24p native: Worth upgrading to it?

Anonymous (not verified)

The subject of 24pn (native) vs 24pf (or whatever you want to call 24 fps embedded in 60i with pulldown) has been covered extensively all over the internet. So, we all know what it is & how it works. - except the most important issue has never been adequately explained:

What the heck does this mean to ME?

I am trying to decide if I should upgrade my HFS100 to the HFS200. The only real difference is native 24p. The best I can figure, once conversion has been done, the main advantages of true 24p native are:

1: More recording time on the card.

2: Possibly more information per frame, but this is debatable.

3: Possibly less editing hassles, as you don't have to do an intermediate pull-down conversion. - but i depends on what software you use.

4: Some claim that 24p native lets you pan with no stuttering. - not confirmed.

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According to some (confusing) reports, 24p native can actually be a hassle, because some software (Vegas?) doesn't support it. I have yet to actually edit any 24pf footage, so I am not sure how much of a hassle 24pf is.

Man, am I confused. Can someone shed some light on this subject?


Charles Schultz's picture
Last seen: 4 years 6 months ago
Joined: 10/25/2010 - 10:38pm

Allen, it all depends on where you show your videos at, are they online, tv, movie theaters? As far as I know, the only place that uses 24p anymore is in movie theaters. Most TV stations use 60i for HD and I believe it is 30i for standard def. Personally, I never use 24p as most of my vids are for the web and tv. I do have one commercial playing in the theaters but it was shot at 30p and most of those are shown digitally.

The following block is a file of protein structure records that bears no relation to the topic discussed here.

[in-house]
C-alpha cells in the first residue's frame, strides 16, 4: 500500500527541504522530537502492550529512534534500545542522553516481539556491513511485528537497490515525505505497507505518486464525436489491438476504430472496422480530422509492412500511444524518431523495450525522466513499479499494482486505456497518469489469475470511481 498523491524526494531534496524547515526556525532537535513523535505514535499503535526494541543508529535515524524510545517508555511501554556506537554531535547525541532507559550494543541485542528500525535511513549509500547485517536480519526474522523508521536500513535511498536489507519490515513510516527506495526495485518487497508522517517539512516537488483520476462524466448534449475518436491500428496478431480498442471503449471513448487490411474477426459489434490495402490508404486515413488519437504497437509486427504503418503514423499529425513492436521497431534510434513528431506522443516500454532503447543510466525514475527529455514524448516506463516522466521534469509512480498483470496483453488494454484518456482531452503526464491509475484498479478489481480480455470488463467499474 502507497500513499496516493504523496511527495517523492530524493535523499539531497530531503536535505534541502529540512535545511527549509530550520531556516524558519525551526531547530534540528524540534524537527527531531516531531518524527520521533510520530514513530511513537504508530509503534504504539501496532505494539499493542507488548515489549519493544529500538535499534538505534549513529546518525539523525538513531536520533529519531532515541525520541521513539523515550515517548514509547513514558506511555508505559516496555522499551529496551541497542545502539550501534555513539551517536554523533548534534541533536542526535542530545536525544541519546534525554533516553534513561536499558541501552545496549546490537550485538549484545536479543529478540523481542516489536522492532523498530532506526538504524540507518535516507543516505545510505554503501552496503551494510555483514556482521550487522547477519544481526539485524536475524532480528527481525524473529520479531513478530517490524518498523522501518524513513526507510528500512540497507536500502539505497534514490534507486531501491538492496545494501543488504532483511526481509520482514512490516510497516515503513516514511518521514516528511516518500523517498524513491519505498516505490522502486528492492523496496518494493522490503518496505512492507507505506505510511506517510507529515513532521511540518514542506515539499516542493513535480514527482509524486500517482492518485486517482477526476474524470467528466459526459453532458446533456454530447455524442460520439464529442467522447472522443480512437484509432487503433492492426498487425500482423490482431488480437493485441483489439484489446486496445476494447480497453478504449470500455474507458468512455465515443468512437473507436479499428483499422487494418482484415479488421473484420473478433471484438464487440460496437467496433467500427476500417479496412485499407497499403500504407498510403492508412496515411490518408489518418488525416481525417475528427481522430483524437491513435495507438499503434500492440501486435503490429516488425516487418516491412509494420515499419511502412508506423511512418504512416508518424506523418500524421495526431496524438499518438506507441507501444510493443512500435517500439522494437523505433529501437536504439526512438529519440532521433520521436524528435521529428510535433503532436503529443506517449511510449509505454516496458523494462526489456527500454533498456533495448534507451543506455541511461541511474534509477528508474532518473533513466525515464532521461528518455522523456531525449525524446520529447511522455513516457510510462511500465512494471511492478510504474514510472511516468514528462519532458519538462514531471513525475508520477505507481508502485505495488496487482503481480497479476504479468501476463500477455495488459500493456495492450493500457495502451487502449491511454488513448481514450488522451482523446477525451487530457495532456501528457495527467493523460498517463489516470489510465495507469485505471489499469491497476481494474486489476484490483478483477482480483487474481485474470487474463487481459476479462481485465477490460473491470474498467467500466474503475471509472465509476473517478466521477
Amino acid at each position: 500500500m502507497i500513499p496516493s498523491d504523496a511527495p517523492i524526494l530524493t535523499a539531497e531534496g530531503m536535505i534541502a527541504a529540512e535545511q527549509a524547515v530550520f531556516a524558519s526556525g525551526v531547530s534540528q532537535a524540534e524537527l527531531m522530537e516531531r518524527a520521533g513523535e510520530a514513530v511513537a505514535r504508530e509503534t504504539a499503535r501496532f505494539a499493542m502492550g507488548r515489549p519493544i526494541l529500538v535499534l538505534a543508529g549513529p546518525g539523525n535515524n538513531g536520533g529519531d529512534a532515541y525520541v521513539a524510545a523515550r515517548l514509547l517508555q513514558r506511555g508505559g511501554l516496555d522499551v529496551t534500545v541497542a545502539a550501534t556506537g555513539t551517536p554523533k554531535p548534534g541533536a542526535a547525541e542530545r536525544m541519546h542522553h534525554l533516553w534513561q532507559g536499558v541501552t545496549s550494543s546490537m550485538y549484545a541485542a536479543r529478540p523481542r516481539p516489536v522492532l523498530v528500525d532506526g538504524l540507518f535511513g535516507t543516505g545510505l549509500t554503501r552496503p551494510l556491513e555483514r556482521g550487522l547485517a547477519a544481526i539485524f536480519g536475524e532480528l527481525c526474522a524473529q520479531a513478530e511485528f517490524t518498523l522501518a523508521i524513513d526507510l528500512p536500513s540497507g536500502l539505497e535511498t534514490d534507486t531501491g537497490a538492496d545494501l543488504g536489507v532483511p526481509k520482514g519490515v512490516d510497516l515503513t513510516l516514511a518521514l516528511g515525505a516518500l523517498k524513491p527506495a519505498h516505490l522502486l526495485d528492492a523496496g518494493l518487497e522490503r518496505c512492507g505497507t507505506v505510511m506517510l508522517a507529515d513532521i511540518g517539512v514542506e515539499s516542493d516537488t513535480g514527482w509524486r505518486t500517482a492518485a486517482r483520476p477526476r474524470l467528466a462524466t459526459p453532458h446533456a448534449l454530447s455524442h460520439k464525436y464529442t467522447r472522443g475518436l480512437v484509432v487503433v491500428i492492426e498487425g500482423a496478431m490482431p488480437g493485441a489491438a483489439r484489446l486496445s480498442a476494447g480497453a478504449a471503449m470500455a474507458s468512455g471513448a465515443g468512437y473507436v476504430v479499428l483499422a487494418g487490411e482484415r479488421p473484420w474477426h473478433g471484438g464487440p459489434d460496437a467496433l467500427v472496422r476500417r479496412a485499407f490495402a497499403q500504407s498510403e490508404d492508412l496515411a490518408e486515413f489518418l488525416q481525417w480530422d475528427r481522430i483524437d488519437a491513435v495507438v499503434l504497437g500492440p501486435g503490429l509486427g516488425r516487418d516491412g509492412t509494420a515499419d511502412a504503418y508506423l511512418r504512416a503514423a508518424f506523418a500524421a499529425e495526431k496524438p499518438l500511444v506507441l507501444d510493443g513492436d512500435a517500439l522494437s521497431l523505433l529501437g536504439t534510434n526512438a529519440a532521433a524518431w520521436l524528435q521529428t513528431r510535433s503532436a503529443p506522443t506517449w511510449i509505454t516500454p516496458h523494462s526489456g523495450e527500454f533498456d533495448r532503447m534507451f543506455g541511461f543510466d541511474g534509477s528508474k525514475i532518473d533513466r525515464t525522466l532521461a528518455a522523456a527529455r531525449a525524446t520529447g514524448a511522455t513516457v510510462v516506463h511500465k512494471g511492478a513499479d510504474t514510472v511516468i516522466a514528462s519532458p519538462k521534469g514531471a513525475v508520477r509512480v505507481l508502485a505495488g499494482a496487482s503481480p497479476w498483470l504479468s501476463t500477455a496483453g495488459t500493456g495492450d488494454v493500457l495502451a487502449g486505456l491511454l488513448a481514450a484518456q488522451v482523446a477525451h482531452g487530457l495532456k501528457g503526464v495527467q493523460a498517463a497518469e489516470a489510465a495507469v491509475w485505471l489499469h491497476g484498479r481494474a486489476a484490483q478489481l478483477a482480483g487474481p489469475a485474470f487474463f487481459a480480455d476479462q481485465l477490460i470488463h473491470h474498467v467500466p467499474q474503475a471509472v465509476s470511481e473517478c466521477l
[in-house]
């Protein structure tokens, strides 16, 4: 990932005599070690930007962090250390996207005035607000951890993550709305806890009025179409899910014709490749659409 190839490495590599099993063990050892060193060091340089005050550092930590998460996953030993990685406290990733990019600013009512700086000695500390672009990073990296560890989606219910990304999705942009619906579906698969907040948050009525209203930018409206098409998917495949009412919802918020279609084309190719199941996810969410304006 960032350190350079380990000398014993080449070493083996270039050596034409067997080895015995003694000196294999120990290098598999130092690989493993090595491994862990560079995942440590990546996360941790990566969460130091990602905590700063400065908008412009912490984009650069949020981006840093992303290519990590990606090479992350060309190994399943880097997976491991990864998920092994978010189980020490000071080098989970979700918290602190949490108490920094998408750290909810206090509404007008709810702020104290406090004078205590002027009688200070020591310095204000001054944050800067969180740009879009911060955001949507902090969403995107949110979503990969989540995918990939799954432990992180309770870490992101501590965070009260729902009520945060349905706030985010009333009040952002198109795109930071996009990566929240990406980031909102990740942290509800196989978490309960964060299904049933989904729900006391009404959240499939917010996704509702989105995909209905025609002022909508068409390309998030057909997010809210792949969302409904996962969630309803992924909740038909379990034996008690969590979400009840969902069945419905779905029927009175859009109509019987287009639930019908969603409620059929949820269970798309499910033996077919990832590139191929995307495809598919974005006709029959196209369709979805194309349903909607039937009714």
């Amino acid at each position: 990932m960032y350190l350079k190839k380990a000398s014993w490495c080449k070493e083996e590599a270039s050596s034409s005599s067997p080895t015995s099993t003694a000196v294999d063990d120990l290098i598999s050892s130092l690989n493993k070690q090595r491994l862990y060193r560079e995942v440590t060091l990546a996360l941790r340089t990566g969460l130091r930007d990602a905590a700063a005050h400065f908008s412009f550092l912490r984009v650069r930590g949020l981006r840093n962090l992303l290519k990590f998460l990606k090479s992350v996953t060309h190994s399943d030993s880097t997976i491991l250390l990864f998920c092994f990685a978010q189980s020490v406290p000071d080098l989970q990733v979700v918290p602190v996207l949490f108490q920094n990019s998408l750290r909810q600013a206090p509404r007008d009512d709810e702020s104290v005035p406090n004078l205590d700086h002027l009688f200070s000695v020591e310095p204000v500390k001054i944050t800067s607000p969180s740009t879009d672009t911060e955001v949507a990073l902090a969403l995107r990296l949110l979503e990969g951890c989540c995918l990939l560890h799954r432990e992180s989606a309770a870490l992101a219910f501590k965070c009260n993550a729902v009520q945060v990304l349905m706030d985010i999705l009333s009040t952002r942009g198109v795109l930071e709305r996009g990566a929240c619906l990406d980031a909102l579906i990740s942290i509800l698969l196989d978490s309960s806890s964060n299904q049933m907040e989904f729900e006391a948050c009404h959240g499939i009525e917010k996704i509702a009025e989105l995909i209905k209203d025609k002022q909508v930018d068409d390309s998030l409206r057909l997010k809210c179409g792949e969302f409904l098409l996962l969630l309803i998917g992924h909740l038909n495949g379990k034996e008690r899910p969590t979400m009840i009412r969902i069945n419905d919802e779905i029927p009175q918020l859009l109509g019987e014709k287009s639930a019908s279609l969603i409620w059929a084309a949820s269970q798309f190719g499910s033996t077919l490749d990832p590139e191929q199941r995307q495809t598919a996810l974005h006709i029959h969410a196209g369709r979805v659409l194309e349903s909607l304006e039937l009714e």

Charles Schultz's picture
Last seen: 4 years 6 months ago
Joined: 10/25/2010 - 10:38pm

I have not worked with Vegas Pro so I do not know if there would be any issues in editing. As far as I am concerned, there are no negative factors using it, I just prefer 30p as most of my vids are on YouTube. When you upload to YouTube, they convert it for you so it is really up to you.

What kind of videos are you working on that are 4+ hours long? Those must be some huge file sizes and rendering times.


Rob Grauert's picture
Last seen: 3 years 9 months ago
Joined: 02/16/2008 - 10:47pm

Charles,

Nothing on television is 30i because there is no such thing as 30i. Everything that is broadcast is 60i.

Allan,

Charles is right. Whether you want native 24p or 24p with pulldown depends on what you're doing in post and what you're delivering to.

Yes, you can upload 24p to the web, but computer screens generally work at 30p. So 30p is ideal. If you what you're doing, you can work in native 24p and add the proper pulldown when you're finished editing so you get 30p for the web, but maintain the look of 24p.

Disregard anyone who says you should go with native 24p simply because higher end TVs support native 24p and some viewers will be able to tell the difference. Anyone who sits in front of the TV and complains about the frame rate is a tool.

24p doesn't cause stuttering either. Sure, it's a slightly choppier, blurrier look, but that's different from stuttering. If the editor is experiencing stuttering playback, they're computer is not properly equipped.

I know that most folks transcode with Neoscene [...]because there are (were?) problems with Vegas' internal de-interlacing. However, supposedly this takes up a HUGE amount of hard drive space.

This doesn't make sense all over the place.

People transcode because Vegas doesn't de-interlace well? You're talking about working with 24p. It has nothing to do with interlaced video.

Second, even if Vegas deinterlaced your footage, de-interlacing shouldn't really be changing the file size.

Third, if it did make larger file sizes, so what? Get a bigger hard drive. You're talking about upgrading a camera but you don't have money to throw down for a larger hard drive?


Rob Grauert's picture
Last seen: 3 years 9 months ago
Joined: 02/16/2008 - 10:47pm